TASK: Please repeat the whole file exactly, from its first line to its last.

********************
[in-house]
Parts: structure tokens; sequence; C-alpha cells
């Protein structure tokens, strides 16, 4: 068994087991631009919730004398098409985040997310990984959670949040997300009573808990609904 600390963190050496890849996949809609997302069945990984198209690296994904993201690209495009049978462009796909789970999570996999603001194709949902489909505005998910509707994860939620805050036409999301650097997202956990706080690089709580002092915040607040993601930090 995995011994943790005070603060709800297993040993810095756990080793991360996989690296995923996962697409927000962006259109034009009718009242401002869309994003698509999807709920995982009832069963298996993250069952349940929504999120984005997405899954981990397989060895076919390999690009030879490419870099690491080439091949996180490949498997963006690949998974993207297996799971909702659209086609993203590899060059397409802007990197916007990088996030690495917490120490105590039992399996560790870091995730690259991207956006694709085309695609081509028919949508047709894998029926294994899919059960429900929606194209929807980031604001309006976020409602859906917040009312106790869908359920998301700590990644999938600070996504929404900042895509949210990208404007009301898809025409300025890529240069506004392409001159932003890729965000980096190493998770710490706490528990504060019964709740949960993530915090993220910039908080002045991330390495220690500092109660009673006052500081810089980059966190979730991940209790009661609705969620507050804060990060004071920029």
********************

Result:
[in-house]
Parts: structure tokens; sequence; C-alpha cells
């Protein structure tokens, strides 16, 4: 068994087991631009919730004398098409985040997310990984959670949040997300009573808990609904 600390963190050496890849996949809609997302069945990984198209690296994904993201690209495009049978462009796909789970999570996999603001194709949902489909505005998910509707994860939620805050036409999301650097997202956990706080690089709580002092915040607040993601930090 995995011994943790005070603060709800297993040993810095756990080793991360996989690296995923996962697409927000962006259109034009009718009242401002869309994003698509999807709920995982009832069963298996993250069952349940929504999120984005997405899954981990397989060895076919390999690009030879490419870099690491080439091949996180490949498997963006690949998974993207297996799971909702659209086609993203590899060059397409802007990197916007990088996030690495917490120490105590039992399996560790870091995730690259991207956006694709085309695609081509028919949508047709894998029926294994899919059960429900929606194209929807980031604001309006976020409602859906917040009312106790869908359920998301700590990644999938600070996504929404900042895509949210990208404007009301898809025409300025890529240069506004392409001159932003890729965000980096190493998770710490706490528990504060019964709740949960993530915090993220910039908080002045991330390495220690500092109660009673006052500081810089980059966190979730991940209790009661609705969620507050804060990060004071920029």